PITTSBURGH - A team of researchers led by Carnegie Museum of Natural History scientist Joseph Merritt has uncovered how the southern flying squirrel (Glaucomys volans) manages to stay active throughout winter. It was previously unknown how the smallest of North American flying squirrels, characterized by a high surface-to-volume ratio resulting in rapid heat loss, was able to be active throughout the chilling winter months.
After careful study in controlled conditions at Powdermill Biological Station, the field research station of Carnegie Museum of Natural History, Merritt and his colleagues David A. Zegers and Lynda Rose discovered how G. volans saves energy, survives food shortages, and copes with the stress of cold winters.
"This squirrel does not hibernate," Merritt said. "But it stores nuts and food, grows thick winter pelage, forages in ameliorating microclimates, and huddles in a well-insulated communal nest in a tree cavity, along with 10 or more other individuals. After keeping its metabolism low and under control by these strategies, it also generates heat quickly for winter night-time activities by "non-shivering thermogenesis" - rapid heat production that is due to a small bundle of tissue located between its shoulder blades"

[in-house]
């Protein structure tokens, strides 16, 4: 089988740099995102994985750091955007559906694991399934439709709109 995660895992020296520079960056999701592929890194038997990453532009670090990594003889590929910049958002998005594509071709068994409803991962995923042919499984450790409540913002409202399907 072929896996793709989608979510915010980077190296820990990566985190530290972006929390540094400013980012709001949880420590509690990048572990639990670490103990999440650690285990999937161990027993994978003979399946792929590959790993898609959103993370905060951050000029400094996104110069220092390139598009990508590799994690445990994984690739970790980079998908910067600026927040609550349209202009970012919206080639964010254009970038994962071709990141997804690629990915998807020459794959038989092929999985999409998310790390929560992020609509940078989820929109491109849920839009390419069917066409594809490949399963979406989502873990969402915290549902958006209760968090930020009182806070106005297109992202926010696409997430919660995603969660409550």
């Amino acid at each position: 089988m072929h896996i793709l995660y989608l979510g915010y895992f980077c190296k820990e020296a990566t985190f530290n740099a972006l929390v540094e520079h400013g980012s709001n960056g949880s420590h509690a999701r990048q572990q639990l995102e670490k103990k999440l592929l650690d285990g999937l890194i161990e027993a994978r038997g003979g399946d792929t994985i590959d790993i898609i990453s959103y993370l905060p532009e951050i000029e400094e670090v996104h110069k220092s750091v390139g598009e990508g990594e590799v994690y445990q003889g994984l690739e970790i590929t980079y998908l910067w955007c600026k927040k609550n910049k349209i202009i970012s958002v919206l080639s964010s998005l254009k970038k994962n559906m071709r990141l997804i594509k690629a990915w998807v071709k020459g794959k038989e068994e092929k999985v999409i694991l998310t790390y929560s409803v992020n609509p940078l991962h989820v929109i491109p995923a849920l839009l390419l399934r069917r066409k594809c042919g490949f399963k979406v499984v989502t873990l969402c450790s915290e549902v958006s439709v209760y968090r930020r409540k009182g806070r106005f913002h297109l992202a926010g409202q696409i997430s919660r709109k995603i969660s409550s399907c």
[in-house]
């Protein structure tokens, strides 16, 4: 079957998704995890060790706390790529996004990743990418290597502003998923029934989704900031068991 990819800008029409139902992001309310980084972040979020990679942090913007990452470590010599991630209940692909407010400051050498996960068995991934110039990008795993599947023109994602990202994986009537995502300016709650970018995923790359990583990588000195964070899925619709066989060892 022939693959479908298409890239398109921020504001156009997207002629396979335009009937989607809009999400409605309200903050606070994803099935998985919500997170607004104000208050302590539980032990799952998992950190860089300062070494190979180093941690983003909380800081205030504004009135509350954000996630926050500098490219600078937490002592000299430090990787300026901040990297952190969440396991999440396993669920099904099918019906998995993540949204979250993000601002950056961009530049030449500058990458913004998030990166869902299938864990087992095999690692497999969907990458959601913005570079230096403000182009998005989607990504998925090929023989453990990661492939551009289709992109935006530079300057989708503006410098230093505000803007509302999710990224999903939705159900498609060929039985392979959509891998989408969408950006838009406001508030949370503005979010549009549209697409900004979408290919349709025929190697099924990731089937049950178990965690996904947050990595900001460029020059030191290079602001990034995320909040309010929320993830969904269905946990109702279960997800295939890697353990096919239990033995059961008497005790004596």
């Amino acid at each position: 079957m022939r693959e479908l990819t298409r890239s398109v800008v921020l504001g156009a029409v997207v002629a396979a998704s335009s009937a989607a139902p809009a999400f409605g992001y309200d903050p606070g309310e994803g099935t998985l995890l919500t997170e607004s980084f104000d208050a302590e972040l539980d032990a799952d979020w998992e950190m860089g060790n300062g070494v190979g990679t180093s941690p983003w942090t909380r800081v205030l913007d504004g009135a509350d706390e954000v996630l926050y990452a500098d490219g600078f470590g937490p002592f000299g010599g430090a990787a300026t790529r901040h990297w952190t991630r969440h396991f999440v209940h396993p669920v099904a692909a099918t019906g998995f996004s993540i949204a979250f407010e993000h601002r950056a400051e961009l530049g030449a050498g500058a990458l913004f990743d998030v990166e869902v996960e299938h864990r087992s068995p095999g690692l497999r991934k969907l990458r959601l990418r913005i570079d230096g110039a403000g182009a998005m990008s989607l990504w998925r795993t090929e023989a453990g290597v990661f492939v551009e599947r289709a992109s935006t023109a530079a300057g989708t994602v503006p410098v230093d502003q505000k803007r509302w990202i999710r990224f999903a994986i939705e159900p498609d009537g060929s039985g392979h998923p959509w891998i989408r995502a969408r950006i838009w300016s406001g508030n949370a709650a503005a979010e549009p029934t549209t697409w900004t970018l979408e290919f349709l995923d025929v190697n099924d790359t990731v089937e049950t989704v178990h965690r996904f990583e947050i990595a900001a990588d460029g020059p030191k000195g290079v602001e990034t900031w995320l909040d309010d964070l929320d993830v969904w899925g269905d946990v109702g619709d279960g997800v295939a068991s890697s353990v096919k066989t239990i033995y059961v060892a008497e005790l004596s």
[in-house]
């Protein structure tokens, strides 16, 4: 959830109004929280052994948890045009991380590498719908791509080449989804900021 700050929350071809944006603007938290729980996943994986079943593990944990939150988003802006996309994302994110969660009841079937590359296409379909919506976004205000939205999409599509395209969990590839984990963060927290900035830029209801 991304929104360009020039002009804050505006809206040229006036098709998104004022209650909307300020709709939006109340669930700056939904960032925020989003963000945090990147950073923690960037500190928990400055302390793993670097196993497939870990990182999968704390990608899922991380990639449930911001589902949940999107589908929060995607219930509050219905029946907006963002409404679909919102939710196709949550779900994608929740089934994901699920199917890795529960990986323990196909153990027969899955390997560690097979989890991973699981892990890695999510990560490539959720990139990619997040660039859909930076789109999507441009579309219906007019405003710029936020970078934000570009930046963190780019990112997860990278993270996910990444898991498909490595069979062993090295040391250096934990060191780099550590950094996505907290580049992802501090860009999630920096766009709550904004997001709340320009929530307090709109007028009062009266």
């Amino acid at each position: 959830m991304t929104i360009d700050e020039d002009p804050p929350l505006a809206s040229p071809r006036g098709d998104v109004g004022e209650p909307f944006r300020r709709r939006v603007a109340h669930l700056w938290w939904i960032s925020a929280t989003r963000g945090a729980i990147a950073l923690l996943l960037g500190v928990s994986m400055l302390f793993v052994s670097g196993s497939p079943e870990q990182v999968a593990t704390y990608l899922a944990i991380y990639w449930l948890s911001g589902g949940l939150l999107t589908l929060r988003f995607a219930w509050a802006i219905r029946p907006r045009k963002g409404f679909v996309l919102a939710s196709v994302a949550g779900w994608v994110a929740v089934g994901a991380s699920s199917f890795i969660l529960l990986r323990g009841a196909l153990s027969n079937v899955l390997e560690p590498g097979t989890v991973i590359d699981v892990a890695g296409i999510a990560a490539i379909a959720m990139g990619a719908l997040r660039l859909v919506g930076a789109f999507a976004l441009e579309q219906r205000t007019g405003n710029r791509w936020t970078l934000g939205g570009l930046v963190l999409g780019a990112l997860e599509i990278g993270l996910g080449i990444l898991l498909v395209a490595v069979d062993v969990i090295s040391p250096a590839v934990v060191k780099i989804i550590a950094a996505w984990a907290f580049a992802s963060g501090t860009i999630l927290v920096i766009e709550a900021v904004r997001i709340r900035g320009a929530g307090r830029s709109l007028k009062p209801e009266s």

A grant from the Growing Greener Program of the Commonwealth of Pennsylvania will fund additional research into flying squirrels this year.
The research includes habitat requirements and an investigation of the ecological link between the feeding habits of flying squirrels, underground fungi and the dispersal and colonization of new trees in forested areas.
Merritt is the resident director of Powdermill Biological Station. He is a physiological ecologist specializing in adaptations of small mammals to cold. Merritt is the author of "Guide to Mammals of Pennsylvania," published by the University of Pittsburgh Press, and editor of several technical monographs on specific taxa of mammals. He has served on the editorial committee of the American Society of Mammalogists since 1990, and as the managing editor of the Journal of Mammalogy.